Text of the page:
HAWAIIAN GARDENS, Calif. — COVID-19 has changed many aspects of our lives, including how we will celebrate the holidays.
While health officials have urged Americans not to travel for Thanksgiving, some do not even have enough money to buy a holiday dinner for their immediate loved ones.
The L.A. Mission has teamed with local organizations to ensure the community is still fed.
Xavier, 11, said he is spreading holiday cheer with the New Hope Community Church in Hawaiian Gardens by directing traffic as 250 families picked up Thanksgiving dinner at the church.
The smallest city in Los Angeles County is among those that have felt the biggest impact due to the pandemic. Unlike any other city in the state, more than 70% of the Hawaiian Gardens general fund comes directly from the casino that’s been shut down for most of 2020.
The closure left nearly 2,000 employees out of work. Eight months later, New Hope’s outreach coordinator, Dandy DePaula, said many are barely making it.
"The need right now, because of the closure of the casino, a lot of members of the community have lost their jobs and even the city cannot really provide some resources to the families," said DePaula.
He sees the need first hand working with major agencies to offer those resources like uniforms and books to the children in his community.
On the Friday before Thanksgiving, he gathered about 30 volunteers in a partnership with the Los Angeles Mission to ensure families in need do not go hungry on Thanksgiving.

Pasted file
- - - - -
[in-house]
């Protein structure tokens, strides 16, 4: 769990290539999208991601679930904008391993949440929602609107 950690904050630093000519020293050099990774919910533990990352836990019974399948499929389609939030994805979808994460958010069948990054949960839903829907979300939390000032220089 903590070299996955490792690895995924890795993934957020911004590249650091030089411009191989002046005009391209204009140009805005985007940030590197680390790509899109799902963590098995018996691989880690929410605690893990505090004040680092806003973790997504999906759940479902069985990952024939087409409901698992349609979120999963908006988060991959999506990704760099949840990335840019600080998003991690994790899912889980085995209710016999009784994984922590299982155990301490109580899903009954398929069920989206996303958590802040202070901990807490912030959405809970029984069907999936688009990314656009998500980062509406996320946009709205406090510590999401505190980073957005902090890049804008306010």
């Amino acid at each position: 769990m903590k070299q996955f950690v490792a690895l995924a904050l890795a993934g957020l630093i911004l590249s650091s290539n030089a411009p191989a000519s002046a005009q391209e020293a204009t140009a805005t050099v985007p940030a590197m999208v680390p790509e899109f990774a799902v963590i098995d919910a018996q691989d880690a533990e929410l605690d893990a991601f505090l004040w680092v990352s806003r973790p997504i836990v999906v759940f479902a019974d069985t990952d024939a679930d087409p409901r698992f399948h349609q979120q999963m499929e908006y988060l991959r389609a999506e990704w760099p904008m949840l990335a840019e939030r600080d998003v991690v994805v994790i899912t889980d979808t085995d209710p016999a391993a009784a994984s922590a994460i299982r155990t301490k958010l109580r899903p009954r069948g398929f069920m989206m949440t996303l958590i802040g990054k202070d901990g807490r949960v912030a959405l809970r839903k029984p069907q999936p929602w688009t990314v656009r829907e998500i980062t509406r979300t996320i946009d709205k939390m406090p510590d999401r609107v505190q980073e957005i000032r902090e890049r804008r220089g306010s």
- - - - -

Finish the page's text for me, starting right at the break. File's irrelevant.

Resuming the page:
Veronica Velazquez is grateful. For her, it is the only way to provide a holiday dinner for her family.
"It helps out a lot, not just one family member, but low income families. It helps them out a lot," said Velazquez. "Especially during the pandemic."
The L.A. Mission distributed 500 food boxes to families in Watts and in Hawaiian Gardens.
Steven Schultze, L.A. Mission’s vice president of Programs and Emergency Services, said those boxes are enough to feed 2,000 people. It is part of their commitment to feed those who have nowhere to go.
"It doesn’t matter whether we have coronavirus or not, people are hungry," Schultze said.
The drive through pick up Friday was just the first part of the L.A. Mission’s Thanksgiving that looked very different in 2020. They usually shut down 5th Street to traffic in Downtown Los Angeles, feeding thousands of people every Wednesday before Thanksgiving.
This year there is no street closure and no outdoor dining area. The traditional holiday meal will be distributed take-out style.
“We’re adapting to the current environment," Schultze explained. "We gotta understand that they’re human beings, and that they need hope. That they can get beyond their homelessness, or not having a job. Alternatively, whatever it might be, mental health, that there is hope. That there’s people in the community that believe in them.”
People in the community from all walks of life, and all ages coming together to help those less fortunate.
"We all wanted to help and give back, so I wanted to join too," Xavier said.
The same show of generosity making new traditions in unprecedented times.